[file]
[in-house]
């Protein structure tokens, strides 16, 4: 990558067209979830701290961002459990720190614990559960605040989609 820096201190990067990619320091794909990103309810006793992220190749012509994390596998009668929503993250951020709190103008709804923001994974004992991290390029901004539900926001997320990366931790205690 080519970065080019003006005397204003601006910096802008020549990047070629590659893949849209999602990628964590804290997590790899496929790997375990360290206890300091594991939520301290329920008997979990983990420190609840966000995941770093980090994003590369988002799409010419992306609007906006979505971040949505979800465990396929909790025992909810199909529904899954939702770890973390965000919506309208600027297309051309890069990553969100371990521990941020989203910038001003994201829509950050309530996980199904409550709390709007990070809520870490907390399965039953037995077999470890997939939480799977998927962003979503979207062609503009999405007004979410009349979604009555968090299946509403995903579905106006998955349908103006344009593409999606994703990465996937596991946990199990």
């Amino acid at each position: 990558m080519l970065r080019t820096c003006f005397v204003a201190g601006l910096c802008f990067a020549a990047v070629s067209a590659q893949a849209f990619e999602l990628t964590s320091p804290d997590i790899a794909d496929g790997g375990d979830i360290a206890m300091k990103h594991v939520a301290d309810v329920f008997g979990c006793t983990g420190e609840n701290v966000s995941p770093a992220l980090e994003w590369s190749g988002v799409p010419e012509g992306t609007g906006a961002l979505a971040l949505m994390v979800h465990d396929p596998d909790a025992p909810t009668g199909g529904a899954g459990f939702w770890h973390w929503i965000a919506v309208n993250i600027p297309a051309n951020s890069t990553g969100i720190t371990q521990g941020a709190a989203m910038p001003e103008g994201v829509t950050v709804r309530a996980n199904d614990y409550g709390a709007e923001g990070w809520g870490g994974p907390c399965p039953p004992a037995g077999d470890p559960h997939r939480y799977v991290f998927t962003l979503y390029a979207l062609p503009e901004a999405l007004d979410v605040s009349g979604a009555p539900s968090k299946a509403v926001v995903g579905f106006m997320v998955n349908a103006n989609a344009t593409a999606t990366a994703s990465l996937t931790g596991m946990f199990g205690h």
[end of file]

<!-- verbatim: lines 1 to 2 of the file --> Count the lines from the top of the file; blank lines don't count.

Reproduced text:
[in-house]
């Protein structure tokens, strides 16, 4: 990558067209979830701290961002459990720190614990559960605040989609 820096201190990067990619320091794909990103309810006793992220190749012509994390596998009668929503993250951020709190103008709804923001994974004992991290390029901004539900926001997320990366931790205690 080519970065080019003006005397204003601006910096802008020549990047070629590659893949849209999602990628964590804290997590790899496929790997375990360290206890300091594991939520301290329920008997979990983990420190609840966000995941770093980090994003590369988002799409010419992306609007906006979505971040949505979800465990396929909790025992909810199909529904899954939702770890973390965000919506309208600027297309051309890069990553969100371990521990941020989203910038001003994201829509950050309530996980199904409550709390709007990070809520870490907390399965039953037995077999470890997939939480799977998927962003979503979207062609503009999405007004979410009349979604009555968090299946509403995903579905106006998955349908103006344009593409999606994703990465996937596991946990199990």